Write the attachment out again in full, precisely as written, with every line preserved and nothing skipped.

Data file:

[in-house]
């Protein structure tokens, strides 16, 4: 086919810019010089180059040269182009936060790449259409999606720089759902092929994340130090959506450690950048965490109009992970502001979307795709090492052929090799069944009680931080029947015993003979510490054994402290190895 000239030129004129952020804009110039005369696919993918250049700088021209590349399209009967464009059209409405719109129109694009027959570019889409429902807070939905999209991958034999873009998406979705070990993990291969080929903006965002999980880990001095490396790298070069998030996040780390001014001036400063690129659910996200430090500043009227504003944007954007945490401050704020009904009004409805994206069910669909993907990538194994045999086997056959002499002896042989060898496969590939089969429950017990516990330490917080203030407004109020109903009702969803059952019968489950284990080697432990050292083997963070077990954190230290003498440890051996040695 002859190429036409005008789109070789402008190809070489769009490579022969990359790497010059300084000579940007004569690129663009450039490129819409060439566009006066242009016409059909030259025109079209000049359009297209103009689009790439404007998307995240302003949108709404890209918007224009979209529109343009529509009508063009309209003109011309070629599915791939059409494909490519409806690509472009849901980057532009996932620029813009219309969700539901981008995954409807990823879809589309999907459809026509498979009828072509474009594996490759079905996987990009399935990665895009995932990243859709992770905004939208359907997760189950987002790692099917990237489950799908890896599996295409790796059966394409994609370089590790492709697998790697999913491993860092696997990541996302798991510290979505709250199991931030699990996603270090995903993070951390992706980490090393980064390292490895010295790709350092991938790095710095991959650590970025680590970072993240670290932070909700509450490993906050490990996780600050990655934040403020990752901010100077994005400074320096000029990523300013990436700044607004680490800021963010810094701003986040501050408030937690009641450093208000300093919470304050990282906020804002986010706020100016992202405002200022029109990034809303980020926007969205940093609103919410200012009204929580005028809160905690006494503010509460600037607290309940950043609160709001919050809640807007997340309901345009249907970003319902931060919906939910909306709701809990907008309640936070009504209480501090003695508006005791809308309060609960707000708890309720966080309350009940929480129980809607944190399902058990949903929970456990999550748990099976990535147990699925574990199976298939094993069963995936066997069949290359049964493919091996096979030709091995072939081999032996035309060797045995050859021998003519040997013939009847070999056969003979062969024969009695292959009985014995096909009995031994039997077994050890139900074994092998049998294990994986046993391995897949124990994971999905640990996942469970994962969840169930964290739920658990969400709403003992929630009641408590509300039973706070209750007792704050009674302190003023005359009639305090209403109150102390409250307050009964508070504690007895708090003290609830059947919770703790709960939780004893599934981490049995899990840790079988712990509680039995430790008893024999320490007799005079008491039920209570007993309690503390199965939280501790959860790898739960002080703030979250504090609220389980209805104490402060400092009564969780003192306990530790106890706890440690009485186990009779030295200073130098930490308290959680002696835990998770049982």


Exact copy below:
[in-house]
């Protein structure tokens, strides 16, 4: 086919810019010089180059040269182009936060790449259409999606720089759902092929994340130090959506450690950048965490109009992970502001979307795709090492052929090799069944009680931080029947015993003979510490054994402290190895 000239030129004129952020804009110039005369696919993918250049700088021209590349399209009967464009059209409405719109129109694009027959570019889409429902807070939905999209991958034999873009998406979705070990993990291969080929903006965002999980880990001095490396790298070069998030996040780390001014001036400063690129659910996200430090500043009227504003944007954007945490401050704020009904009004409805994206069910669909993907990538194994045999086997056959002499002896042989060898496969590939089969429950017990516990330490917080203030407004109020109903009702969803059952019968489950284990080697432990050292083997963070077990954190230290003498440890051996040695 002859190429036409005008789109070789402008190809070489769009490579022969990359790497010059300084000579940007004569690129663009450039490129819409060439566009006066242009016409059909030259025109079209000049359009297209103009689009790439404007998307995240302003949108709404890209918007224009979209529109343009529509009508063009309209003109011309070629599915791939059409494909490519409806690509472009849901980057532009996932620029813009219309969700539901981008995954409807990823879809589309999907459809026509498979009828072509474009594996490759079905996987990009399935990665895009995932990243859709992770905004939208359907997760189950987002790692099917990237489950799908890896599996295409790796059966394409994609370089590790492709697998790697999913491993860092696997990541996302798991510290979505709250199991931030699990996603270090995903993070951390992706980490090393980064390292490895010295790709350092991938790095710095991959650590970025680590970072993240670290932070909700509450490993906050490990996780600050990655934040403020990752901010100077994005400074320096000029990523300013990436700044607004680490800021963010810094701003986040501050408030937690009641450093208000300093919470304050990282906020804002986010706020100016992202405002200022029109990034809303980020926007969205940093609103919410200012009204929580005028809160905690006494503010509460600037607290309940950043609160709001919050809640807007997340309901345009249907970003319902931060919906939910909306709701809990907008309640936070009504209480501090003695508006005791809308309060609960707000708890309720966080309350009940929480129980809607944190399902058990949903929970456990999550748990099976990535147990699925574990199976298939094993069963995936066997069949290359049964493919091996096979030709091995072939081999032996035309060797045995050859021998003519040997013939009847070999056969003979062969024969009695292959009985014995096909009995031994039997077994050890139900074994092998049998294990994986046993391995897949124990994971999905640990996942469970994962969840169930964290739920658990969400709403003992929630009641408590509300039973706070209750007792704050009674302190003023005359009639305090209403109150102390409250307050009964508070504690007895708090003290609830059947919770703790709960939780004893599934981490049995899990840790079988712990509680039995430790008893024999320490007799005079008491039920209570007993309690503390199965939280501790959860790898739960002080703030979250504090609220389980209805104490402060400092009564969780003192306990530790106890706890440690009485186990009779030295200073130098930490308290959680002696835990998770049982």